Storytelling is Another Side of What the WDC is About

Rory Williams @carbonsmart

Let people tell their stories as fodder for the designers, suggests Rory Williams.

There is a placebo effect in public places.

Imagine a neglected public park that is full of rubbish, seen as dangerous and avoided by everyone. And consider another one that is full of children and watchful parents. I can think of examples of both kinds that have the same basic design, located in similar neighbourhoods, so what’s the difference?

Belief. If we think a place is safe and attractive, we’ll go there. And because we go there, our neighbours do too. Activity generates more activity, which keeps it safe. This is the power of small things that, if they spread, can transform the city.

But if we can’t see this happening, it doesn’t grow. And of course, it can easily go the other way. A place that is well-used for years suddenly has stories circulating about people who would be a bad influence on youngsters, and regardless of whether they are true or not, they will have an effect on how that place is used.

I don’t believe this is justification for putting a positive spin on everything.

Coming from politicians, the call for “good news reporting” is self-serving. Coming from others, it's a desire to hide from the more depressing aspects of society's failures.

So what could create positive change, so that positive words aren’t just spin? Often the inspiring stories are those that talk of overcoming adversity - not pretending that everything is great, but showing how someone took a negative circumstance and turned it around. Perhaps those kinds of stories about community can make a difference.

I have a sense that Cape Town has the potential for a lot more self-improvement than we are hearing about, and I am not sure if the stories simply aren’t being told, or if they aren’t happening as much as they should.

My wish for this coming year, as Cape Town dons the World Design Capital mantle, is that there will be more outlets for the “little stories”, the quiet struggles and successes.

Who will do an updated version of what Drum did for urban South Africans in the 1950s? Where will we see something bigger than personal blog posts that are read by a few friends and family members, and smaller than news stories that have a wide enough appeal to make it into newspapers or magazines?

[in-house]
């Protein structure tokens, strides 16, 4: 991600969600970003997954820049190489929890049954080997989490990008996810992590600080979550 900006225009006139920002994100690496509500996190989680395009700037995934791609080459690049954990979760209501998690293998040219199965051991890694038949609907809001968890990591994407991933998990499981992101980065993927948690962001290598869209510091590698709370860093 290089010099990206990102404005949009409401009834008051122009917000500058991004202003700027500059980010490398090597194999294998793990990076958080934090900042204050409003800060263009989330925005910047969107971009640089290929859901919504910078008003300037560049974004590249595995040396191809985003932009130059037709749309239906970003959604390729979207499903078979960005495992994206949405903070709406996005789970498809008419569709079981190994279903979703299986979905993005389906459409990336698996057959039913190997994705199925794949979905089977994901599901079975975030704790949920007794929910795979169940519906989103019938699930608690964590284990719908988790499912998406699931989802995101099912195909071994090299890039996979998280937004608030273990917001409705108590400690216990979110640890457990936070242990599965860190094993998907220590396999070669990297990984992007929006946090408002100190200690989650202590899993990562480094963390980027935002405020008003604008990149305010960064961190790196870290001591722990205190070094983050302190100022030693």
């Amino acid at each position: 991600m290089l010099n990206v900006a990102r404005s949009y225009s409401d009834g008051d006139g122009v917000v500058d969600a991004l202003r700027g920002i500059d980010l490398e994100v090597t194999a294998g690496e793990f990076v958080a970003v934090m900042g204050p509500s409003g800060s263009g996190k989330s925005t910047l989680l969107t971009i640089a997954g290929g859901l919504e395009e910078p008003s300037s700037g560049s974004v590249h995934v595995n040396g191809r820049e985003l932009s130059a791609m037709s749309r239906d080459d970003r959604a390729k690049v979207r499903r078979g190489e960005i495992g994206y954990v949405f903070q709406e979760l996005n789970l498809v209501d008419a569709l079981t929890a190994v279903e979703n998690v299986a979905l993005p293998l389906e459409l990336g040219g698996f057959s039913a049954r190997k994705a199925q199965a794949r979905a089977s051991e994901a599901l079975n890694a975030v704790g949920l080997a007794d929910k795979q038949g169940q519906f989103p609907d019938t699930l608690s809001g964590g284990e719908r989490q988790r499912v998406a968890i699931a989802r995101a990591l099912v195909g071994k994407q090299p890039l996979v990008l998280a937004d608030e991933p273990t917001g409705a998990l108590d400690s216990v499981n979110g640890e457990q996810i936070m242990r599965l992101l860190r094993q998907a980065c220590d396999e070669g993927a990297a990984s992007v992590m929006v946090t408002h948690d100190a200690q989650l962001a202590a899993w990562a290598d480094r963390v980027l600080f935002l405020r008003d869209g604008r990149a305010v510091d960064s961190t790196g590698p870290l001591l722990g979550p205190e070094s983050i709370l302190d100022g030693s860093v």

Storytellers are like sports players who develop within an ecosystem of schools and lower league teams that nurture raw talent and help the best make it through to the big leagues. There is value at all levels, including the ones that don't make the editor's cut. Value to the storyteller, and value to niche audiences. The challenge is to create the environment for the storytellers to grow, where readers and writers can find each other.

There are many avenues for this, like blogs linked to online aggregators that pick interesting stories that reach a wider audience. But we need more of these specifically for Cape Town.

Telling stories is how people process their own experiences, but also how we can get a clearer picture of who Cape Town is and what she needs. A newspaper provides a very narrow snapshot that is carefully curated. And that's important, but we also need thousands of verbal and visual selfies that are easier to find.

Why? All of this storytelling is another side of what the WDC is about: providing a platform for people to create their future. “Live Design. Transform Life.” Telling a story is one part of the act of creation. Getting out there, building confidence and doing stuff will follow as people are inspired by others.

We don't need citizens to replace professional designers, but to help designers by revealing the truths about Cape Town and what is needed for her to be a nurturing Mother City.

And if we think about it, it’s clear that we rely on this a lot. Regardless of advances in theory, a lot of design is trial and error. Why do we do pilot projects, trial programmes and other experiments to check designs and products before general release, if not because theory isn't enough?

Let people tell their stories as fodder for the designers. And let the citizen-led projects on the WDC programme be just the start of a surge of activity that grows in the following years.

Man About Town: Rory Williams   Twitter: @carbonsmart